Debrahlee Lorenzana is a 5'5", slim, attractive brunette. So attractive, that her employer had to fire her for being 'too distracting' for her male colleagues. Early in June, Lorenzana had sued her bosses at Citibank for creating a"discriminatory atmosphere" at the workplace by asking her to stop wearing turtleneck sweaters, pencil skirts and high heels to work. In short, dress down.
For thousands of Indian women, the incident ought to strike an immediate chord. In a country where women who dress 'provocatively' are unfailingly seen to be 'asking for it', even by other women, there are few Debrahlees at workplaces. In the course of reporting for this story, our correspondents routinely came up against the notion that women who were sexually harassed at the workplace probably deserved it, most often because they were inappropriately dressed, even in the absence of a clear-cut dress code.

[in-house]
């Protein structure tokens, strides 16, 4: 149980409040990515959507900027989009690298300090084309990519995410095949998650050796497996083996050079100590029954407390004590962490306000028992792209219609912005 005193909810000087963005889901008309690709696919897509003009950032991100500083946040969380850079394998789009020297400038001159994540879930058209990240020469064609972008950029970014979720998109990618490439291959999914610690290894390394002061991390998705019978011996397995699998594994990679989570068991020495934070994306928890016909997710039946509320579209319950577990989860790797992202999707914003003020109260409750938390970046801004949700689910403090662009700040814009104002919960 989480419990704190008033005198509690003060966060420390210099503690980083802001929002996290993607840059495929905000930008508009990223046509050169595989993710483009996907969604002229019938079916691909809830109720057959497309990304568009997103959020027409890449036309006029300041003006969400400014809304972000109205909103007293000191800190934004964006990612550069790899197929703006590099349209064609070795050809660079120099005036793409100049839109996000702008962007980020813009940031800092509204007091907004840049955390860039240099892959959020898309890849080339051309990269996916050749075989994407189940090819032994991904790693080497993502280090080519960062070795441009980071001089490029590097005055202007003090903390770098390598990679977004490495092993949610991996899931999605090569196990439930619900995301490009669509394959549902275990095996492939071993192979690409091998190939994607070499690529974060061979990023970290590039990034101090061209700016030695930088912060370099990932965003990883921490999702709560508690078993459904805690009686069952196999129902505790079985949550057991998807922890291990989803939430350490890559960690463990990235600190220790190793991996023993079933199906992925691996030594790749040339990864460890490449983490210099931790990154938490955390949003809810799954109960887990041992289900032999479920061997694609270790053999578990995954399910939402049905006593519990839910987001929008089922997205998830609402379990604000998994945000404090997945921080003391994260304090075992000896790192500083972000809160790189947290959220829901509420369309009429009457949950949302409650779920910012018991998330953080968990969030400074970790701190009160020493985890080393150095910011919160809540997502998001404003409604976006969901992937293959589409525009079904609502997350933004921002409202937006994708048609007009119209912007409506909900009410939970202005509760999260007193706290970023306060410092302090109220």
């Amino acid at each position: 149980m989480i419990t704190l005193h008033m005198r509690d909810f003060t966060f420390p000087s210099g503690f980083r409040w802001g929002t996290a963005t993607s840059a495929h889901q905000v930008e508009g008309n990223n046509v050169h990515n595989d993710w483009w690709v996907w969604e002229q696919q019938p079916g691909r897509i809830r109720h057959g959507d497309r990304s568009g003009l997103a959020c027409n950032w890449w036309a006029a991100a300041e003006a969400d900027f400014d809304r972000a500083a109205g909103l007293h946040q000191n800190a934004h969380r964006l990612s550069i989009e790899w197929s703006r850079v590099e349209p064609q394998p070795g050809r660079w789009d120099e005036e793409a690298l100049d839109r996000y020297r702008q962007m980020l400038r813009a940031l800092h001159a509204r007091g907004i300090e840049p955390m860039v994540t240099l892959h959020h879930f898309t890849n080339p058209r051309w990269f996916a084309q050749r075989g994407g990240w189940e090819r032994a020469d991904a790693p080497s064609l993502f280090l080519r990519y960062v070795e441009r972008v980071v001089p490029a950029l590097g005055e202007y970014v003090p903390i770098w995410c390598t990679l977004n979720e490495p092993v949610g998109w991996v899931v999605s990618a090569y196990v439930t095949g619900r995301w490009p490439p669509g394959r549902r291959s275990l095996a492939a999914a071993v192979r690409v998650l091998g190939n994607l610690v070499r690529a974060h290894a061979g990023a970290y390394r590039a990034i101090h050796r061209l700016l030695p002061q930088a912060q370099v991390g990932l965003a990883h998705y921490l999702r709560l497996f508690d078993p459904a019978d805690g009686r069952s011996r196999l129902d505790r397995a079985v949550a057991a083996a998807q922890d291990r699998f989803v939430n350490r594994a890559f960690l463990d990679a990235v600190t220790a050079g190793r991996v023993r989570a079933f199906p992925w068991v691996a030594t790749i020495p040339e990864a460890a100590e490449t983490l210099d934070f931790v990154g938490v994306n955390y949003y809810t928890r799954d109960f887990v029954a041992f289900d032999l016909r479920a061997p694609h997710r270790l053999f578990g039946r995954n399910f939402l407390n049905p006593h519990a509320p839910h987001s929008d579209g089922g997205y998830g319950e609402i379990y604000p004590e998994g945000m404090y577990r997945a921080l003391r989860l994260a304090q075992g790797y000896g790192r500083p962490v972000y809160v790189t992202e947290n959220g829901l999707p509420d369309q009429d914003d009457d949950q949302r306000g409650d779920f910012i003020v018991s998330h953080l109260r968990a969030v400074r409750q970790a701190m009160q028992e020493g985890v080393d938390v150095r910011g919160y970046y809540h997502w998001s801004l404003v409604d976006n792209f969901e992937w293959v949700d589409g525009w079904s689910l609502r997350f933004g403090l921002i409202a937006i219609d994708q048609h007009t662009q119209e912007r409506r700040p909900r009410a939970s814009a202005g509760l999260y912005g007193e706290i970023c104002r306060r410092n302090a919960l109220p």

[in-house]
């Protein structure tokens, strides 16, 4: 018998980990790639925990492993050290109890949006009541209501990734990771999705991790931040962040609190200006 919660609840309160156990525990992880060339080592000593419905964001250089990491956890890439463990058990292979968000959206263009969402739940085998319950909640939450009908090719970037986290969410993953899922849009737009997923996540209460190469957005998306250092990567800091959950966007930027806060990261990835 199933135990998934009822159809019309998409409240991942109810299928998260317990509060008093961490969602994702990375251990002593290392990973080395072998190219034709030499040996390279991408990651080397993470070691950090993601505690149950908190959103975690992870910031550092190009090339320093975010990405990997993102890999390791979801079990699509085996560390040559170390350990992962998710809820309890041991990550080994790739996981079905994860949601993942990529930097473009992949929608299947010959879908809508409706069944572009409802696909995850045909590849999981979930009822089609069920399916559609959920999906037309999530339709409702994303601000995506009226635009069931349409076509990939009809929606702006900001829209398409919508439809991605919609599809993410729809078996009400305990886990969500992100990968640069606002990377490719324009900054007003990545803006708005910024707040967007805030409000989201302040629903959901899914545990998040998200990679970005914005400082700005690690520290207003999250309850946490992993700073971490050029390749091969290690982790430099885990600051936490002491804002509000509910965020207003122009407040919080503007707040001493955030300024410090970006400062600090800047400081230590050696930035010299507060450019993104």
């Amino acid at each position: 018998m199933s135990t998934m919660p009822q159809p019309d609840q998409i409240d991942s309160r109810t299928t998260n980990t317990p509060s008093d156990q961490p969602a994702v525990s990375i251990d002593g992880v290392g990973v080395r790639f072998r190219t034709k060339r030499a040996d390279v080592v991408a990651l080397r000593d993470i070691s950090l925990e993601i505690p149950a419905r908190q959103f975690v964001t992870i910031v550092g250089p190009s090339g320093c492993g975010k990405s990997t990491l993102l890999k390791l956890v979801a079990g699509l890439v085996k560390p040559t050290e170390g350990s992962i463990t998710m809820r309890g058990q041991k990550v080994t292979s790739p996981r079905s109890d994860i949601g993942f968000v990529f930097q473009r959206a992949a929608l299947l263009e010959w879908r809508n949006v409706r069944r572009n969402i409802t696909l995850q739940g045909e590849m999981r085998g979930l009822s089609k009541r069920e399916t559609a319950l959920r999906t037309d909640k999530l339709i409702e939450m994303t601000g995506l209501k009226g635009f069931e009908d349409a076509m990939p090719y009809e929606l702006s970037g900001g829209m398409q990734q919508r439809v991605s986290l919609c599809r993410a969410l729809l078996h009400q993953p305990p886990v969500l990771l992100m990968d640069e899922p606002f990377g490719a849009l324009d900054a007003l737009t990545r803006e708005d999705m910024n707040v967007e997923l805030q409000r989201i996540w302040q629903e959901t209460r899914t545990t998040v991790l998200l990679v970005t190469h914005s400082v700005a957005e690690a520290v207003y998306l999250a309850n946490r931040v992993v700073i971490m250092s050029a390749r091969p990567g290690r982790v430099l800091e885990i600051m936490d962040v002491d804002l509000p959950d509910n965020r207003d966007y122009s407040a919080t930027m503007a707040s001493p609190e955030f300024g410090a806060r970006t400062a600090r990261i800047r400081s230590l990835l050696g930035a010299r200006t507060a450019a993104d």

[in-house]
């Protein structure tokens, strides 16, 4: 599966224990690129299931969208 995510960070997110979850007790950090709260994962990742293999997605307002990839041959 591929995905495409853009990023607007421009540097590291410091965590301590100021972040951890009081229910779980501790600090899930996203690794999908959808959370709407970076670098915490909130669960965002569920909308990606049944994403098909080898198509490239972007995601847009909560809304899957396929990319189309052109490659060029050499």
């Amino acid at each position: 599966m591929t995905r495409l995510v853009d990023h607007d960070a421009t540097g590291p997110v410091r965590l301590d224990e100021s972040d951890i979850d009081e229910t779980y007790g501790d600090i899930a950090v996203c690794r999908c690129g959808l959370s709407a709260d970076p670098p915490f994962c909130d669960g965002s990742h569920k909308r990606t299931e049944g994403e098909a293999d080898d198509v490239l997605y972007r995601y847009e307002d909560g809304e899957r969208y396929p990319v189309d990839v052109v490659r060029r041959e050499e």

The solution for most seems to be to err on the side of caution by a) dressing like men or b) overdoing the frumpishness. No tight trousers where a salwar will do, discard the T-shirt, go for the sari, invest in a 'power suit', and fish out the dowager aunt pumps. If you have it, hide it, because flaunting it will invariably draw the attention of your lecherous colleague at the next table, and you can hardly blame him, can you?